17 June 2010

Gothic make-up tips for the summer (olive skin)

Here is the kind of post that my followers love to bits: fashion tips! Everytime I do one, it seems like half of the internet stops by to check it out. The visits go through the roof!

One of the main problems of Gothic fashion is that is a winter fashion. For british goths/goth enthusiasts or people who live in Britain, this is not a big problem; as summer doesn't exist here. However, for the rest of the world, specially in the Mediterranean, this becomes a huge huge problem. So, after so many requests, I am starting my new fashion tips series: Gothic fashion for the summer. This post will cover some make-up tips for olive skin, as this is the tricky one, and no-one seems to have bothered with the subject.

During summer, I don't know if this is your case, I cannot wear full make-up because the sweat will sweep it away. Therefore, the old school trick of applying talc or white powder to make you look paler doesn't work anymore. It is time to confront the golden sun-tan your skin is achieving and embrace it. This means, either leave it plain, naked; or use a blush to accentuate it (pastel or deep 80s style strawberry shades)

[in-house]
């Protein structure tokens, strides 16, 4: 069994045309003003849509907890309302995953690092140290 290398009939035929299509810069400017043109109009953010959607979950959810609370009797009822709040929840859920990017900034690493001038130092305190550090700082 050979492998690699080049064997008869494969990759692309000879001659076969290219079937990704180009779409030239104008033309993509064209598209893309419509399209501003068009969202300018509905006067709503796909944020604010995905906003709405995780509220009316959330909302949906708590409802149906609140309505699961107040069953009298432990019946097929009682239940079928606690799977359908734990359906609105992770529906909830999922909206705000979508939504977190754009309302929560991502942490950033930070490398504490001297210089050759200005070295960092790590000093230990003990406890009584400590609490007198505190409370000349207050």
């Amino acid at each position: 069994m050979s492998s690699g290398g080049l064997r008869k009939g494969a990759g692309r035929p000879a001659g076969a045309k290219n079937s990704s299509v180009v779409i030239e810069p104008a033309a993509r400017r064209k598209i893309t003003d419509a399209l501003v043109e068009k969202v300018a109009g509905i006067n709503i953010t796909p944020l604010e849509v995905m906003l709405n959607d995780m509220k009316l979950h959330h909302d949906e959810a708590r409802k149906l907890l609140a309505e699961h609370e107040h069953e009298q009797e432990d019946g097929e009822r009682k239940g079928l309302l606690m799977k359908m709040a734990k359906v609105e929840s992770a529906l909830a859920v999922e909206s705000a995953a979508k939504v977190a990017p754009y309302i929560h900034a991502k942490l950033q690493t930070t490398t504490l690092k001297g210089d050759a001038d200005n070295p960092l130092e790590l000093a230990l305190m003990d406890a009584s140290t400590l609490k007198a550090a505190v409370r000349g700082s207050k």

I am pretty sure, you must be wondering how you can still achieve that "dark" look, then? You can still dramatise your eyes with deep eyeshadows and/or deep make-up. It is not going to look as edgy as it would on a fair skin person. It would look slightly more harmonious as your skin is alread
y dark and any light shades you apply to it, it would absorbe them.

These are the options I can think of:

(deep make-up on the eyes, and that's it - no dark lips, no shade on cheeks). It doesn't have to be always black or grey. You can still achieve amazing dark results with other deep colours such as gold, turquoise or deep blues (I'll do a post about).

However, with the black or grey colours, you can achieve the exact density of pigment you want on your eyes.